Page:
Report on Santa Maria (Guatemala) — July 1989
Scientific Event Alert Network Bulletin, vol. 14, no. 7 (July 1989)
Managing Editor: Lindsay McClelland.
Santa Maria (Guatemala) Details of 19 July explosion
Please cite this report as:
Global Volcanism Program, 1989. Report on Santa Maria (Guatemala) (McClelland, L., ed.). Scientific Event Alert Network Bulletin, 14:7. Smithsonian Institution. https://doi.org/10.5479/si.GVP.SEAN198907-342030
14.757°N, 91.552°W; summit elev. 3745 m
All times are local (unless otherwise noted)
The following supplements the preliminary report in BGVN 14:06.
"On 19 July, 32 Central American volcanologists were completing a field hazard mapping project, part of a training course sponsored by the Centro de Coordinación para la Prevención de Desastres Naturales en America Central (funded by the government of Sweden). The course prepared volcanic hazard reports and maps for Cerro Quemado, Guatemala, but on 19 July participants were touring the area near El Palmar (12 km SSW of Santiaguito) to view deposits and damage caused by river aggradation associated with continual activity at Santiaguito since 1973.
"At 0915, during excellent viewing conditions, the group observed a spectacular vertical explosive eruption and pyroclastic flow from Santiaguito (figure 11). The vertical explosion and pyroclastic flow occurred simultaneously, apparently associated with a minor (?) collapse of part of the dome near Caliente Vent. The ash cloud rose about 4 km above the vent, and was clearly observed from Llano del Piñal, 6 km NNE. Ashfall occurred in the areas W and SW of the volcano. The maximum measured thickness was 1 cm at Finca Monte Bello (6 km WSW), but ash fell at least as far away as the Mexican border (65 km distant). The pyroclastic flow followed the same path as recent lava flows from Caliente Vent, descending into the valley of the Río Nimá II and forming a block-and-ash flow and ash cloud surge that mantled some of the 1987-89 lava flow. The main part of the pyroclastic flow traveled 5 km, about 1 km farther downstream than the April 1973 pyroclastic flow (figure 20; Rose, 1973; and Rose et al., 1976/7), and thus probably represents the largest since the 1929-34 activity (Sapper and Termer, 1930; Termer, 1934; and Reck and von Tuerckheim, 1935). Some of the ash cloud surge from the pyroclastic flow probably traveled a shorter distance eastward, based on distant observations of burned vegetation. The composition of hot blocks in the new block and ash flow deposit, collected on the afternoon of 19 July is dacite (64% SiO2), identical to other recent samples and nearly all of the dome rocks extruded since 1922.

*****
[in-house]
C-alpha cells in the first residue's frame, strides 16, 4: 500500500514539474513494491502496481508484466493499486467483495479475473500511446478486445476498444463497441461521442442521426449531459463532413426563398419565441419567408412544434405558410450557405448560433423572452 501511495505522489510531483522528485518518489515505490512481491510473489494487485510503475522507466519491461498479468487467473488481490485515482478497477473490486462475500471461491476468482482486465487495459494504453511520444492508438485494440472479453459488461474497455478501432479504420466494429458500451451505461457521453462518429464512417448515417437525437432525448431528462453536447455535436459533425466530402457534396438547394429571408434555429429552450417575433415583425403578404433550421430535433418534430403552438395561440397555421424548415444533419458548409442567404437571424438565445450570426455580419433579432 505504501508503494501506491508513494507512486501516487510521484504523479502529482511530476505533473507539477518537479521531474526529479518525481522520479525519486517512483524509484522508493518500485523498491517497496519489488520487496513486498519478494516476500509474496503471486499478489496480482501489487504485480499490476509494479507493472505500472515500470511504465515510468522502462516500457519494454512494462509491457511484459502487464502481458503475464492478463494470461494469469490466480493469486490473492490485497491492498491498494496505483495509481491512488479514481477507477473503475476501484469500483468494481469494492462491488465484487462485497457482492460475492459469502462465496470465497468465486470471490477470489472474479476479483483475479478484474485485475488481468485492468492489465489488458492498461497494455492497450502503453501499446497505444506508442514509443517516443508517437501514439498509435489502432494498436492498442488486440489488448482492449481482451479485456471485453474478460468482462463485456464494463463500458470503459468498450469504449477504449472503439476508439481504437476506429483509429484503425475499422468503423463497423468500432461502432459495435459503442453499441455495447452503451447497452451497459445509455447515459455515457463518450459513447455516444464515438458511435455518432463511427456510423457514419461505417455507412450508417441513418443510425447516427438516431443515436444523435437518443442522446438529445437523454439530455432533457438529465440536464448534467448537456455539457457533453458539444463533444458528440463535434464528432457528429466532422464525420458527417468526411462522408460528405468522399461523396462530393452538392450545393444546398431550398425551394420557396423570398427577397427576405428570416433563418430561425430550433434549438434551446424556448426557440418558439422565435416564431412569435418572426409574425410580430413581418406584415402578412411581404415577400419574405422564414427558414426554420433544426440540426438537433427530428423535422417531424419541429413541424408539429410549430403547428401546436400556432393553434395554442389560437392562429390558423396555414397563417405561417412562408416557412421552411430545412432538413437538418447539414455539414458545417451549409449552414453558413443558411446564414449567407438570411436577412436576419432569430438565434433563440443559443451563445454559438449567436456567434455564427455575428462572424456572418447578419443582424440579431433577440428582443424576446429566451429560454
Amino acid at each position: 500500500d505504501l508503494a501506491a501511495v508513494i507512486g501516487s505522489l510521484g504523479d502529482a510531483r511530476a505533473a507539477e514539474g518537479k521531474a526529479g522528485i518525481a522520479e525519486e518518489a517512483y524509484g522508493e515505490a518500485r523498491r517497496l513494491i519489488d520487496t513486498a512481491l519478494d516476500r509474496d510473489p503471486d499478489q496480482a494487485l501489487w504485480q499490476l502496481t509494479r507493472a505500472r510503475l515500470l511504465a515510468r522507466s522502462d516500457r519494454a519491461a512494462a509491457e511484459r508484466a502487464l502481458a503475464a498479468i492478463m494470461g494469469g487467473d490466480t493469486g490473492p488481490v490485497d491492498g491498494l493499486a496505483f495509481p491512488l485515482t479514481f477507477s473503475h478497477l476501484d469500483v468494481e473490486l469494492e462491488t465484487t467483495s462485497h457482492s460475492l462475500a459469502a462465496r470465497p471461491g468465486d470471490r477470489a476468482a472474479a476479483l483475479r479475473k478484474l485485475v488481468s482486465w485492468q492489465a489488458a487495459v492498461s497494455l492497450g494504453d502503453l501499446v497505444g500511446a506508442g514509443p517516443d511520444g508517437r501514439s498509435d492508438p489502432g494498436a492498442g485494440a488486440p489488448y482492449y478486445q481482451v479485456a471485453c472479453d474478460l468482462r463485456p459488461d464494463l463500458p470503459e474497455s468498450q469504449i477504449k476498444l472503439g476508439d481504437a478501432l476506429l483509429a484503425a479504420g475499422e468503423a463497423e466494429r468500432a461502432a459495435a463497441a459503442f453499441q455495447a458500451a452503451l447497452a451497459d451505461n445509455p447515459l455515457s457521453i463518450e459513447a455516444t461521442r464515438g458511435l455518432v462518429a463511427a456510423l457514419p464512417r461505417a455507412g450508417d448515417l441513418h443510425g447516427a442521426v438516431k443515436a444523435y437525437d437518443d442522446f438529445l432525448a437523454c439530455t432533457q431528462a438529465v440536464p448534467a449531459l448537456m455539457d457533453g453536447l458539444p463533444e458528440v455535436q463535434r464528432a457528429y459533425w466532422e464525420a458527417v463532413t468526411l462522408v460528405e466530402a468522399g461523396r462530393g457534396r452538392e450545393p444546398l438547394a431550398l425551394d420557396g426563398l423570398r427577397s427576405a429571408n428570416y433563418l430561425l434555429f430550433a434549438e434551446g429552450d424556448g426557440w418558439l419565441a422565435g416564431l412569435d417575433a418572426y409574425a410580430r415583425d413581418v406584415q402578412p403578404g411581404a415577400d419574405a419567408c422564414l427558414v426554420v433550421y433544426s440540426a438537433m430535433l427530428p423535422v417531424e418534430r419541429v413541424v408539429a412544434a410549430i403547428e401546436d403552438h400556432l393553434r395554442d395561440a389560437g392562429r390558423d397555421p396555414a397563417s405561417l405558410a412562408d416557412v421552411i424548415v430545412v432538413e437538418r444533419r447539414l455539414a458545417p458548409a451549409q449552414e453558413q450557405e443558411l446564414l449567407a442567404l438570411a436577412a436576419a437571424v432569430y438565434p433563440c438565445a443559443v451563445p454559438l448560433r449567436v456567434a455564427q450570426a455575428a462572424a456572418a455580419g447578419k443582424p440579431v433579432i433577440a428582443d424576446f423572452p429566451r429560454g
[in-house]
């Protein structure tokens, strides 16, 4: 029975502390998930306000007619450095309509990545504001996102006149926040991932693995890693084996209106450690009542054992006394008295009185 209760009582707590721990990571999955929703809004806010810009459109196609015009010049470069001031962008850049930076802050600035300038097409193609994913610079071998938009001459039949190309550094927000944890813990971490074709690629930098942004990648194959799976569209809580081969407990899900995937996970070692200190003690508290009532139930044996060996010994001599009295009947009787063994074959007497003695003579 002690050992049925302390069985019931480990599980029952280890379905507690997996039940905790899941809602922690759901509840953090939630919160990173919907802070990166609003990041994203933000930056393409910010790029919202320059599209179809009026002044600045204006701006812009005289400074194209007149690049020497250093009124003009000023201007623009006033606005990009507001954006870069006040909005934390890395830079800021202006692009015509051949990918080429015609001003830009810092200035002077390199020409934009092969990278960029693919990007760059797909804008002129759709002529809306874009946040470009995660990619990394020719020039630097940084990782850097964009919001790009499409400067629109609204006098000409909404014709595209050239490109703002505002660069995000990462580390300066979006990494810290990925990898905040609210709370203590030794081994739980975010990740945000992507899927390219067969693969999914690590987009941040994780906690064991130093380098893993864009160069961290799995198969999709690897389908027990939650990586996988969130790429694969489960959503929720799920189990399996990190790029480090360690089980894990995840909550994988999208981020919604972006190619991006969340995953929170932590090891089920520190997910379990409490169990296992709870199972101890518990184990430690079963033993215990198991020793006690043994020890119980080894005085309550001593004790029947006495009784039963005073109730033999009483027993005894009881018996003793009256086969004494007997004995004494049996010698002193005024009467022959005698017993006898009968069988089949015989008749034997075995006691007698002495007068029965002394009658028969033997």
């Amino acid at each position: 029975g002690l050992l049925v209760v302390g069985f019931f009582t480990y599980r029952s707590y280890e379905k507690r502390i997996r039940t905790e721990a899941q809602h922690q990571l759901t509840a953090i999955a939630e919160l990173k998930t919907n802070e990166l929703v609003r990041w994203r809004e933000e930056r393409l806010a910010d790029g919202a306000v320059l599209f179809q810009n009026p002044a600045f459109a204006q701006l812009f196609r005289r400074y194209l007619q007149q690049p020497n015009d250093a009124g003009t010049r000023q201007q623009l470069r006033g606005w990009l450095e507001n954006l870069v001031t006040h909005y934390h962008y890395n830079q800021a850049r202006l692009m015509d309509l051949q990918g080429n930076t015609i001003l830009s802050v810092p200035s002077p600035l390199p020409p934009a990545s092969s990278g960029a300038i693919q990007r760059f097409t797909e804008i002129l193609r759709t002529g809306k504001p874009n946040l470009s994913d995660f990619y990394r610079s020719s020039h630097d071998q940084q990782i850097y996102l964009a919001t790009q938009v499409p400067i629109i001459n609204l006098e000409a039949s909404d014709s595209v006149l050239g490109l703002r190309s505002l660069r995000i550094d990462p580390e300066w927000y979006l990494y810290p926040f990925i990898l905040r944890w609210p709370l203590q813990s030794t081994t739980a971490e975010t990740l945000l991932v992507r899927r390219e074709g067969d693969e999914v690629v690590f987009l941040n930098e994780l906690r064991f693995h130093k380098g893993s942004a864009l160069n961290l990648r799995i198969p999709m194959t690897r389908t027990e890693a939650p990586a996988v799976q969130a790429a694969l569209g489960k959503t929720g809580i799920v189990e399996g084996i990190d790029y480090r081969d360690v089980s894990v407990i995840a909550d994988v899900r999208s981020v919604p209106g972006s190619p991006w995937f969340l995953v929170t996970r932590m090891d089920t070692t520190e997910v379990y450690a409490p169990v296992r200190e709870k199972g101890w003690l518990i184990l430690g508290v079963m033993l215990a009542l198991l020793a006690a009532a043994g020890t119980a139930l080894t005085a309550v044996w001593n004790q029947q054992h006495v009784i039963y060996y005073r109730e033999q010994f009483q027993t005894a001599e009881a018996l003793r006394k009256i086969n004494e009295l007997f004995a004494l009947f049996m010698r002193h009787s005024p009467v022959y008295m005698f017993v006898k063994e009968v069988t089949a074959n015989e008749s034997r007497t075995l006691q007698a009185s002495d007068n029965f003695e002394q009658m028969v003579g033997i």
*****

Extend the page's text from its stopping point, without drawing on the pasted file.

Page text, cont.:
"Visibility was lost within 2 hours after the eruption. A much smaller vertical explosion occurred about 20 minutes after the first, followed by two smaller phreatomagmatic eruptions before 1000. A small vertical eruption was also observed at about 1615." [see also Atmospheric Effects, BGVN 14:8-11].
References. Reck, H., and von Tuerckheim, O.G., 1935, Die Zustand der Vulkane Fuego, Atitlán, und Santa María in Guatemala Ende 1934: Zeitschrift für Vulkanologie, v. 16, p. 259-263.
Rose, W.I., 1973, Nuée ardente from Santiaguito volcano, April 1973: Bull Volc, v. 37, p. 365-371.
Rose, W.I., Pearson, T., and Bonis, S., 1976/77, Nuée ardente eruption from the foot of a dacite lava flow, Santiaguito volcano, Guatemala: Bull Volc, v. 40, p. 23-38.
Rose, W.I., 1987, Volcanic activity at Santiaguito volcano, 1976-1984 in Fink, J., ed., The emplacement of silicic domes and lava flows: GSA Special Paper 212, p. 17-27.
Sapper, K., and Termer, F., 1930, The eruption of Santa María volcano in Guatemala of November 24, 1929: Zeitschrift für Vulkanologie, v. 13, p. 73-101.
Termer, F., 1934, Die Tätigkeit des Vulkans Santa María in Guatemala in den Jahren 1931-1933: Zeitschrift für Vulkanologie, v. 14, p. 43-50.
Geological Summary. Symmetrical, forest-covered Santa María volcano is part of a chain of large stratovolcanoes that rise above the Pacific coastal plain of Guatemala. The sharp-topped, conical profile is cut on the SW flank by a 1.5-km-wide crater. The oval-shaped crater extends from just below the summit to the lower flank, and was formed during a catastrophic eruption in 1902. The renowned Plinian eruption of 1902 that devastated much of SW Guatemala followed a long repose period after construction of the large basaltic-andesite stratovolcano. The massive dacitic Santiaguito lava-dome complex has been growing at the base of the 1902 crater since 1922. Compound dome growth at Santiaguito has occurred episodically from four vents, with activity progressing W towards the most recent, Caliente. Dome growth has been accompanied by almost continuous minor explosions, with periodic lava extrusion, larger explosions, pyroclastic flows, and lahars.
Information Contacts: Otoniel Matías and Jorge Girón, INSIVUMEH; W.I. Rose, F. Michael Conway, and J.W. Vallance, Michigan Tech.